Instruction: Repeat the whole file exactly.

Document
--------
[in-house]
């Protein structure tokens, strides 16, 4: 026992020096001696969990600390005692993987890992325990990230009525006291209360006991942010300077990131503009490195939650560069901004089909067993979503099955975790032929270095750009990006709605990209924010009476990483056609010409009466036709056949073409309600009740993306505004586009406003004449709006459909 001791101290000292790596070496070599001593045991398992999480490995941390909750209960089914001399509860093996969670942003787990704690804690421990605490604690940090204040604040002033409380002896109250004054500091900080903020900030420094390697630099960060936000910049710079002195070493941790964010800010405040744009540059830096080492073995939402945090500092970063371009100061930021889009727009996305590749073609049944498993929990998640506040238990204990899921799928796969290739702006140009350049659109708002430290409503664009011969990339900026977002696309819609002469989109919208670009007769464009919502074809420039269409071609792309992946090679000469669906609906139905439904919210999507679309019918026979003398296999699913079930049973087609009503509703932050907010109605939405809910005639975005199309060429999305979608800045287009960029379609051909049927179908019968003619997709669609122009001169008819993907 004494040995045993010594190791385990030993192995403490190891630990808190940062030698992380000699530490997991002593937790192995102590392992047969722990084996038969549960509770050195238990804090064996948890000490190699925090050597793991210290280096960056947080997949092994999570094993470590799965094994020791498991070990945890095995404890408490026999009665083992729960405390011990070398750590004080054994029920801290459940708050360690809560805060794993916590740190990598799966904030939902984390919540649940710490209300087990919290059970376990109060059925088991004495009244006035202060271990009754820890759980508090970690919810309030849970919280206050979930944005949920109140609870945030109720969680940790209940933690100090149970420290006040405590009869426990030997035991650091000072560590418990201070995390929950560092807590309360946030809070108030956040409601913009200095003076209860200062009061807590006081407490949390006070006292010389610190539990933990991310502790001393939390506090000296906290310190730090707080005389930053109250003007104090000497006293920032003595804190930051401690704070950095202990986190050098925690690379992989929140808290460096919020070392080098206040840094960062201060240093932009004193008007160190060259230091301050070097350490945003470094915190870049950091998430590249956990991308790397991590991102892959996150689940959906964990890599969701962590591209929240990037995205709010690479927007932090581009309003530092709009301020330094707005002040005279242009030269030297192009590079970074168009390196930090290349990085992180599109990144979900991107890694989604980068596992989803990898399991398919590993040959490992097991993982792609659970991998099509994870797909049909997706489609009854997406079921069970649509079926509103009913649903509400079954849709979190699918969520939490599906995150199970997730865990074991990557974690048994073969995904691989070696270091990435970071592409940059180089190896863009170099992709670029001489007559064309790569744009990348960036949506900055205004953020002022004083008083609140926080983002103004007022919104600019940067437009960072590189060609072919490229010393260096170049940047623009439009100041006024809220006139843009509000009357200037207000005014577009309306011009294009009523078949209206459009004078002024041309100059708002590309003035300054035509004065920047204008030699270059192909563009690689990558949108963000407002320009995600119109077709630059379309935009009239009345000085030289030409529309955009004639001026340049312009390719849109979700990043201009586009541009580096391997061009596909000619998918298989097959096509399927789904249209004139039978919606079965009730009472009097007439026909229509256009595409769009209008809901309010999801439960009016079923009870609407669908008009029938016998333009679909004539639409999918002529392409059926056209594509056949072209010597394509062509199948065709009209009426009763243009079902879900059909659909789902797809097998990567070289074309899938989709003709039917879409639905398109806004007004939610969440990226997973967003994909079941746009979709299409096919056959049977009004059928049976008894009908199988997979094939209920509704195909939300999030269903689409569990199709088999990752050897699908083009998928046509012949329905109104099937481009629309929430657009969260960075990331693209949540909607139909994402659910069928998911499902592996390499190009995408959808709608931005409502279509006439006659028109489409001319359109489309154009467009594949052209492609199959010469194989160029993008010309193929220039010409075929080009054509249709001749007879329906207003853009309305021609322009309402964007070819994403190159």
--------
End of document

[in-house]
């Protein structure tokens, strides 16, 4: 026992020096001696969990600390005692993987890992325990990230009525006291209360006991942010300077990131503009490195939650560069901004089909067993979503099955975790032929270095750009990006709605990209924010009476990483056609010409009466036709056949073409309600009740993306505004586009406003004449709006459909 001791101290000292790596070496070599001593045991398992999480490995941390909750209960089914001399509860093996969670942003787990704690804690421990605490604690940090204040604040002033409380002896109250004054500091900080903020900030420094390697630099960060936000910049710079002195070493941790964010800010405040744009540059830096080492073995939402945090500092970063371009100061930021889009727009996305590749073609049944498993929990998640506040238990204990899921799928796969290739702006140009350049659109708002430290409503664009011969990339900026977002696309819609002469989109919208670009007769464009919502074809420039269409071609792309992946090679000469669906609906139905439904919210999507679309019918026979003398296999699913079930049973087609009503509703932050907010109605939405809910005639975005199309060429999305979608800045287009960029379609051909049927179908019968003619997709669609122009001169008819993907 004494040995045993010594190791385990030993192995403490190891630990808190940062030698992380000699530490997991002593937790192995102590392992047969722990084996038969549960509770050195238990804090064996948890000490190699925090050597793991210290280096960056947080997949092994999570094993470590799965094994020791498991070990945890095995404890408490026999009665083992729960405390011990070398750590004080054994029920801290459940708050360690809560805060794993916590740190990598799966904030939902984390919540649940710490209300087990919290059970376990109060059925088991004495009244006035202060271990009754820890759980508090970690919810309030849970919280206050979930944005949920109140609870945030109720969680940790209940933690100090149970420290006040405590009869426990030997035991650091000072560590418990201070995390929950560092807590309360946030809070108030956040409601913009200095003076209860200062009061807590006081407490949390006070006292010389610190539990933990991310502790001393939390506090000296906290310190730090707080005389930053109250003007104090000497006293920032003595804190930051401690704070950095202990986190050098925690690379992989929140808290460096919020070392080098206040840094960062201060240093932009004193008007160190060259230091301050070097350490945003470094915190870049950091998430590249956990991308790397991590991102892959996150689940959906964990890599969701962590591209929240990037995205709010690479927007932090581009309003530092709009301020330094707005002040005279242009030269030297192009590079970074168009390196930090290349990085992180599109990144979900991107890694989604980068596992989803990898399991398919590993040959490992097991993982792609659970991998099509994870797909049909997706489609009854997406079921069970649509079926509103009913649903509400079954849709979190699918969520939490599906995150199970997730865990074991990557974690048994073969995904691989070696270091990435970071592409940059180089190896863009170099992709670029001489007559064309790569744009990348960036949506900055205004953020002022004083008083609140926080983002103004007022919104600019940067437009960072590189060609072919490229010393260096170049940047623009439009100041006024809220006139843009509000009357200037207000005014577009309306011009294009009523078949209206459009004078002024041309100059708002590309003035300054035509004065920047204008030699270059192909563009690689990558949108963000407002320009995600119109077709630059379309935009009239009345000085030289030409529309955009004639001026340049312009390719849109979700990043201009586009541009580096391997061009596909000619998918298989097959096509399927789904249209004139039978919606079965009730009472009097007439026909229509256009595409769009209008809901309010999801439960009016079923009870609407669908008009029938016998333009679909004539639409999918002529392409059926056209594509056949072209010597394509062509199948065709009209009426009763243009079902879900059909659909789902797809097998990567070289074309899938989709003709039917879409639905398109806004007004939610969440990226997973967003994909079941746009979709299409096919056959049977009004059928049976008894009908199988997979094939209920509704195909939300999030269903689409569990199709088999990752050897699908083009998928046509012949329905109104099937481009629309929430657009969260960075990331693209949540909607139909994402659910069928998911499902592996390499190009995408959808709608931005409502279509006439006659028109489409001319359109489309154009467009594949052209492609199959010469194989160029993008010309193929220039010409075929080009054509249709001749007879329906207003853009309305021609322009309402964007070819994403190159």